Ever since "The Sopranos," cable TV has become the petri dish where viewers can watch moral quandary grow. Shows such as "Dexter," about a serial killer who kills serial killers, and "Rescue Me," about a heroic firefighter with post-9/11 trauma who happens to be a louse, make it hard for us to rush to easy judgment. Now, on "Breaking Bad," AMC's original-series follow-up to "Mad Men," we get a chemistry teacher with terminal lung cancer who wants to sell crystal meth to provide for his family before he dies. Is he a good man, or a bad man?
If "Breaking Bad" sounds like "Weeds," in which a suburban single mother sells pot, it's not. Not at all. "Weeds" is a kooky dramedy with high stakes; "Breaking Bad" is a full-on drama with brutal satirical turns every so often. The series, which premieres tomorrow night at 10, doesn't want to inspire laughter so much as wincing sympathy for a good, struggling man who just keeps making bad decisions. Played by Bry an Cranston, the dad in "Malcolm in the Middle," Walter White is a fool, but he's a fool with a giant heart and a high IQ.
I can't say "Breaking Bad" works for me in the way "Dexter" does, or almost any of the litany of top-notch cable morality mazes - from "The Wire" to "Californication" - for which I am a total sucker. For one thing, the show tries too hard to be socially relevant, with Walt representing a desperate middle class attempt to gain footing. So tame and worn thin by his financial lot in life and his grim diagnosis, Walt's not gonna take it anymore. You can feel creator Vince Gilligan (of "The X-Files") straining to build an emblematic American fable and forgetting to fill in his story with particularities and believable motivations. It's another portrait of a blandly archetypal man at the boiling point, like the 1993 Michael Douglas movie "Falling Down."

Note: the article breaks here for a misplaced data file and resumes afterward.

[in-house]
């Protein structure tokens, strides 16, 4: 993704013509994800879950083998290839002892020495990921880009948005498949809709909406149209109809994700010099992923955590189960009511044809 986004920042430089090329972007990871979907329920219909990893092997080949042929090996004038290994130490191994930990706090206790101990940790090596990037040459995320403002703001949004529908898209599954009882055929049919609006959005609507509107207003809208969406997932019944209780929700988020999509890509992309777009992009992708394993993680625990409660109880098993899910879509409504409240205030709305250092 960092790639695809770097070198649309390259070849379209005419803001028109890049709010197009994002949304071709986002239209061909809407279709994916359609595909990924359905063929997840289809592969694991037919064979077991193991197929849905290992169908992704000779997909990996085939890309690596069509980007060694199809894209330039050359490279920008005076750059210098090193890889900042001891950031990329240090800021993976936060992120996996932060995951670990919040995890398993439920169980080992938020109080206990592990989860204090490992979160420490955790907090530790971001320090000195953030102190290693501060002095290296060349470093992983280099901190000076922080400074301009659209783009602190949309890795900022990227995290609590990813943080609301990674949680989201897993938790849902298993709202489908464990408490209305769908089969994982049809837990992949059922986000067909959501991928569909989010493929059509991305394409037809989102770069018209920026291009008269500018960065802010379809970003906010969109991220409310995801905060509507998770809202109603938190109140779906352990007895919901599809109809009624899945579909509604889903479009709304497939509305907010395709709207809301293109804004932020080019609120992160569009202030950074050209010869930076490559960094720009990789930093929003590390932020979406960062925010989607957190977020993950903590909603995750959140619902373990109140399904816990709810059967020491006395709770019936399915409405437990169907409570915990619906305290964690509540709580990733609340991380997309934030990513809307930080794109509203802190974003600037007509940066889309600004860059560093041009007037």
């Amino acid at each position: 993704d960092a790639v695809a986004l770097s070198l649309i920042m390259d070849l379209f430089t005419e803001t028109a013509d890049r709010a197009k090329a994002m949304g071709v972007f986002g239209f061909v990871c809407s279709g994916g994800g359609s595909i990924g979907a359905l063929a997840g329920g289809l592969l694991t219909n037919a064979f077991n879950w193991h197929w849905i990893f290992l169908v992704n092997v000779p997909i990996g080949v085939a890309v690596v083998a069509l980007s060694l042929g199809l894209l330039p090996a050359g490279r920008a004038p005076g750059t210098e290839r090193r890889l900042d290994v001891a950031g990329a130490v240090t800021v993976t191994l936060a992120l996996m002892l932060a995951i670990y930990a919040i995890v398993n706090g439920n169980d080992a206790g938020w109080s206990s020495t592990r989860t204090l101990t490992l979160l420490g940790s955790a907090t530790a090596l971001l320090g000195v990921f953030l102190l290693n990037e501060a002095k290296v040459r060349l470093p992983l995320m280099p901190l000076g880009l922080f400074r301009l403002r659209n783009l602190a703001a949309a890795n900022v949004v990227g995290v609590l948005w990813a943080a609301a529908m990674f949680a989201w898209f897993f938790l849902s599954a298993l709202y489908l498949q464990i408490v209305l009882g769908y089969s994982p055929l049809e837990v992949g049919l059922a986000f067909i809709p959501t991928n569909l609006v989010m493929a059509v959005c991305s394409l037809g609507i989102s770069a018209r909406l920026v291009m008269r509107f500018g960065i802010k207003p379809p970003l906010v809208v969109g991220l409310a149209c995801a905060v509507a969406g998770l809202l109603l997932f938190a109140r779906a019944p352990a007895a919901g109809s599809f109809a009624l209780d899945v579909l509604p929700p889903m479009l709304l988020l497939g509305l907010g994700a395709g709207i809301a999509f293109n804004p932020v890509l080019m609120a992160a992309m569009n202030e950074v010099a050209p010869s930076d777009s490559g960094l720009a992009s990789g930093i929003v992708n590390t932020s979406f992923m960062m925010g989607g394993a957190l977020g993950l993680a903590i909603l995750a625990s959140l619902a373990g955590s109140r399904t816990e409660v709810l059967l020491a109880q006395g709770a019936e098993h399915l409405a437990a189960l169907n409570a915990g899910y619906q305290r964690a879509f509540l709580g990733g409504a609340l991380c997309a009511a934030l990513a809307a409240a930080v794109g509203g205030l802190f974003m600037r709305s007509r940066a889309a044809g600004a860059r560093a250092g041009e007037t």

And we know all along that Walter White is a hero, which flattens the potential for character complexity. His last name implies only good things, no gray areas. He is a devoted teacher who moonlights for extra cash at a car wash; a loyal husband to pregnant wife Skyler (Anna Gunn); a caring dad to teenage son Walter Jr. (RJ Mitte), who has cerebral palsy. "Breaking Bad" even makes it clear that Walter didn't smoke, just in case we were wanting to blame him for his cancer. The show isn't a moral teaser or a look at the two sides of human nature; it's just a fast, slick ride to hell.
As Walt, Cranston certainly proves he isn't just a sitcom actor. He throws himself into the role and is magnetic, although he can come off like Robin Williams does when he's playing serious - a little too sincere and bland. His Walt is meant to be an Everyman, and he sometimes winds up seeming like a pent-up nobody. He keeps his diagnosis a secret from his family, and his internal logic behind deciding to make meth is a secret from the audience. Why this man would fall so low is never made quite understandable or believable, even while it makes sense on a symbolic level.
"Breaking Bad" is set in New Mexico, and it is blessed with knockout, vivid desert colors. And it occasionally mines humor from the "Odd Couple" dynamic between Walt and his dealer partner, Jesse Pinkman (Aaron Paul), who was once his student. Jesse is as dumb as Walt is smart, as high-strung as Walt is low-affect, and their swipes at each other are constant and abrasive.
As Walter Jr., RJ Mitte is memorable and deserving of more screen time. Mitte, who has cerebral palsy, makes his teen into a unique, wry guy who inhabits his position on the social fringe with grace. In the third episode, his DEA agent uncle gives him a scared-straight lesson by introducing him to a meth addict, and he can't keep from smirking. The scene is richly human and specific, qualities I'd like to see more of in "Breaking Bad."